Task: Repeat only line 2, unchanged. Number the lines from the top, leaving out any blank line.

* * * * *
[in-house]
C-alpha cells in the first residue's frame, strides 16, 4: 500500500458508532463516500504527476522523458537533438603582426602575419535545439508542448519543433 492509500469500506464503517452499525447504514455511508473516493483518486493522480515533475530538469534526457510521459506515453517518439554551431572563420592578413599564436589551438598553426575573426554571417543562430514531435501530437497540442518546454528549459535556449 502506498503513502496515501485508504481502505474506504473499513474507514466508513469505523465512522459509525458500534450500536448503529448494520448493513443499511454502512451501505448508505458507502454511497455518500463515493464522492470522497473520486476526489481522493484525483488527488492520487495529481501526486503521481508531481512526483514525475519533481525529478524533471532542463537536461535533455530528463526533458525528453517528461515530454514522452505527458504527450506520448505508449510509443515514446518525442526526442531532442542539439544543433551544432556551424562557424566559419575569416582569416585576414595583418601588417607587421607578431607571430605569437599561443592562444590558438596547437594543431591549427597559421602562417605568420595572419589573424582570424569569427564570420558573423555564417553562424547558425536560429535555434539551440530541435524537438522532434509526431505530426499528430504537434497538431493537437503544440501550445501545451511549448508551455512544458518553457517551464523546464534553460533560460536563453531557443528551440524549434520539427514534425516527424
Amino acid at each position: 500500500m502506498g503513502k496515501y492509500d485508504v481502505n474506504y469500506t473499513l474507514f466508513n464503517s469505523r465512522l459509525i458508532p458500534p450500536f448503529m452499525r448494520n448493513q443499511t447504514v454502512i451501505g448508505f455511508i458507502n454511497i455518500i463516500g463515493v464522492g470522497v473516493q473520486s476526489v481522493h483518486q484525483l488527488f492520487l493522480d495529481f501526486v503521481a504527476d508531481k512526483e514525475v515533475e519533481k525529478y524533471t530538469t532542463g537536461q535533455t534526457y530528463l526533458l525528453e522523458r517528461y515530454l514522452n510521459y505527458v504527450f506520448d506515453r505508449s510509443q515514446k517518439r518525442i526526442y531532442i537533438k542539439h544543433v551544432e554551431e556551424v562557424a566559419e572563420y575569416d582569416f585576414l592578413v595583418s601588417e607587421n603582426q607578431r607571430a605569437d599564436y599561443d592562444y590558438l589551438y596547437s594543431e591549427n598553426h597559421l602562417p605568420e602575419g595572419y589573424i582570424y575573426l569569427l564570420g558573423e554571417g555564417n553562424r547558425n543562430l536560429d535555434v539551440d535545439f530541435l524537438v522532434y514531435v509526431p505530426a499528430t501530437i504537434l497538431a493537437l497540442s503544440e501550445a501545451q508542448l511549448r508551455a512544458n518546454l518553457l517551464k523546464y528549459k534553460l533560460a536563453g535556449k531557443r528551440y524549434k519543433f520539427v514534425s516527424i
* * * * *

C-alpha cells in the first residue's frame, strides 16, 4: 500500500458508532463516500504527476522523458537533438603582426602575419535545439508542448519543433 492509500469500506464503517452499525447504514455511508473516493483518486493522480515533475530538469534526457510521459506515453517518439554551431572563420592578413599564436589551438598553426575573426554571417543562430514531435501530437497540442518546454528549459535556449 502506498503513502496515501485508504481502505474506504473499513474507514466508513469505523465512522459509525458500534450500536448503529448494520448493513443499511454502512451501505448508505458507502454511497455518500463515493464522492470522497473520486476526489481522493484525483488527488492520487495529481501526486503521481508531481512526483514525475519533481525529478524533471532542463537536461535533455530528463526533458525528453517528461515530454514522452505527458504527450506520448505508449510509443515514446518525442526526442531532442542539439544543433551544432556551424562557424566559419575569416582569416585576414595583418601588417607587421607578431607571430605569437599561443592562444590558438596547437594543431591549427597559421602562417605568420595572419589573424582570424569569427564570420558573423555564417553562424547558425536560429535555434539551440530541435524537438522532434509526431505530426499528430504537434497538431493537437503544440501550445501545451511549448508551455512544458518553457517551464523546464534553460533560460536563453531557443528551440524549434520539427514534425516527424